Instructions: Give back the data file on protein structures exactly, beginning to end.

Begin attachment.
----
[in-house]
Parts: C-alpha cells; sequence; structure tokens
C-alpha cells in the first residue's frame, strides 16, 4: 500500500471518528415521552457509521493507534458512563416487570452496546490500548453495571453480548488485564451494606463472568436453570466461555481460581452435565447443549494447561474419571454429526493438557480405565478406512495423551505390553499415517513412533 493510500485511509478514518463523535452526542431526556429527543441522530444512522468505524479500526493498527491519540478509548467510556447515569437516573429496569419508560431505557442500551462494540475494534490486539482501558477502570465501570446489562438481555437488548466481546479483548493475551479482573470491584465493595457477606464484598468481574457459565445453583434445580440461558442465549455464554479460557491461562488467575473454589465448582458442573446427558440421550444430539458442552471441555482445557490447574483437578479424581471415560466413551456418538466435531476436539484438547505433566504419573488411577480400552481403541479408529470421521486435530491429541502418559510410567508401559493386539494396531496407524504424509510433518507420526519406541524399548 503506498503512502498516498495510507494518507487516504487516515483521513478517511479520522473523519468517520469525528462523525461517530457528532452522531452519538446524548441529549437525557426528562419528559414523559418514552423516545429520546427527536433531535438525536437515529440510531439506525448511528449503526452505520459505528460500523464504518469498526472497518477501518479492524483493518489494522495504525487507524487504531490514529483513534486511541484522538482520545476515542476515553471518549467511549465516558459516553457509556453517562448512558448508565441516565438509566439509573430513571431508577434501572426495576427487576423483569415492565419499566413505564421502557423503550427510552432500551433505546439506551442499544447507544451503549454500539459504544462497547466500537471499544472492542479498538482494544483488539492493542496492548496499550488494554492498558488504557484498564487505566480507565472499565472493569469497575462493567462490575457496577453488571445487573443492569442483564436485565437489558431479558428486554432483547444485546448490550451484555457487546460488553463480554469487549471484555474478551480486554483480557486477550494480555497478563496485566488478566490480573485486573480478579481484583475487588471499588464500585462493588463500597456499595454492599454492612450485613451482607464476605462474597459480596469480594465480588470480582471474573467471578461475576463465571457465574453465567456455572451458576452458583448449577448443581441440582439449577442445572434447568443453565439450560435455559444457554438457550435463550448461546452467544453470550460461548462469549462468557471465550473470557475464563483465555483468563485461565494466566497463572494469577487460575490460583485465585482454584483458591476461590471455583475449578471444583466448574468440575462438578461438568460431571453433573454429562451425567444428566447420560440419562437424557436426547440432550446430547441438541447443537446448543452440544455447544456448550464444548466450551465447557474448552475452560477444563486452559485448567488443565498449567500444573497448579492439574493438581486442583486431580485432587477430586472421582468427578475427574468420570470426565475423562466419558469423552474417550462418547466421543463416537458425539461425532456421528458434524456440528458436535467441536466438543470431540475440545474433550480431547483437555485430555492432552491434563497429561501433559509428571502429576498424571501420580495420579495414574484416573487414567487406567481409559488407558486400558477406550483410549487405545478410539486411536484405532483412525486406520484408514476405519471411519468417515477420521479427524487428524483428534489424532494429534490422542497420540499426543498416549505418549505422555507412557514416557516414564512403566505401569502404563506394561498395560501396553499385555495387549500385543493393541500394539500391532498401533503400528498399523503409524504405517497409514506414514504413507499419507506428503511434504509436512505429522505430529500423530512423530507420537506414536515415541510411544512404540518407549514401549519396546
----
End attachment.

[in-house]
Parts: C-alpha cells; sequence; structure tokens
C-alpha cells in the first residue's frame, strides 16, 4: 500500500471518528415521552457509521493507534458512563416487570452496546490500548453495571453480548488485564451494606463472568436453570466461555481460581452435565447443549494447561474419571454429526493438557480405565478406512495423551505390553499415517513412533 493510500485511509478514518463523535452526542431526556429527543441522530444512522468505524479500526493498527491519540478509548467510556447515569437516573429496569419508560431505557442500551462494540475494534490486539482501558477502570465501570446489562438481555437488548466481546479483548493475551479482573470491584465493595457477606464484598468481574457459565445453583434445580440461558442465549455464554479460557491461562488467575473454589465448582458442573446427558440421550444430539458442552471441555482445557490447574483437578479424581471415560466413551456418538466435531476436539484438547505433566504419573488411577480400552481403541479408529470421521486435530491429541502418559510410567508401559493386539494396531496407524504424509510433518507420526519406541524399548 503506498503512502498516498495510507494518507487516504487516515483521513478517511479520522473523519468517520469525528462523525461517530457528532452522531452519538446524548441529549437525557426528562419528559414523559418514552423516545429520546427527536433531535438525536437515529440510531439506525448511528449503526452505520459505528460500523464504518469498526472497518477501518479492524483493518489494522495504525487507524487504531490514529483513534486511541484522538482520545476515542476515553471518549467511549465516558459516553457509556453517562448512558448508565441516565438509566439509573430513571431508577434501572426495576427487576423483569415492565419499566413505564421502557423503550427510552432500551433505546439506551442499544447507544451503549454500539459504544462497547466500537471499544472492542479498538482494544483488539492493542496492548496499550488494554492498558488504557484498564487505566480507565472499565472493569469497575462493567462490575457496577453488571445487573443492569442483564436485565437489558431479558428486554432483547444485546448490550451484555457487546460488553463480554469487549471484555474478551480486554483480557486477550494480555497478563496485566488478566490480573485486573480478579481484583475487588471499588464500585462493588463500597456499595454492599454492612450485613451482607464476605462474597459480596469480594465480588470480582471474573467471578461475576463465571457465574453465567456455572451458576452458583448449577448443581441440582439449577442445572434447568443453565439450560435455559444457554438457550435463550448461546452467544453470550460461548462469549462468557471465550473470557475464563483465555483468563485461565494466566497463572494469577487460575490460583485465585482454584483458591476461590471455583475449578471444583466448574468440575462438578461438568460431571453433573454429562451425567444428566447420560440419562437424557436426547440432550446430547441438541447443537446448543452440544455447544456448550464444548466450551465447557474448552475452560477444563486452559485448567488443565498449567500444573497448579492439574493438581486442583486431580485432587477430586472421582468427578475427574468420570470426565475423562466419558469423552474417550462418547466421543463416537458425539461425532456421528458434524456440528458436535467441536466438543470431540475440545474433550480431547483437555485430555492432552491434563497429561501433559509428571502429576498424571501420580495420579495414574484416573487414567487406567481409559488407558486400558477406550483410549487405545478410539486411536484405532483412525486406520484408514476405519471411519468417515477420521479427524487428524483428534489424532494429534490422542497420540499426543498416549505418549505422555507412557514416557516414564512403566505401569502404563506394561498395560501396553499385555495387549500385543493393541500394539500391532498401533503400528498399523503409524504405517497409514506414514504413507499419507506428503511434504509436512505429522505430529500423530512423530507420537506414536515415541510411544512404540518407549514401549519396546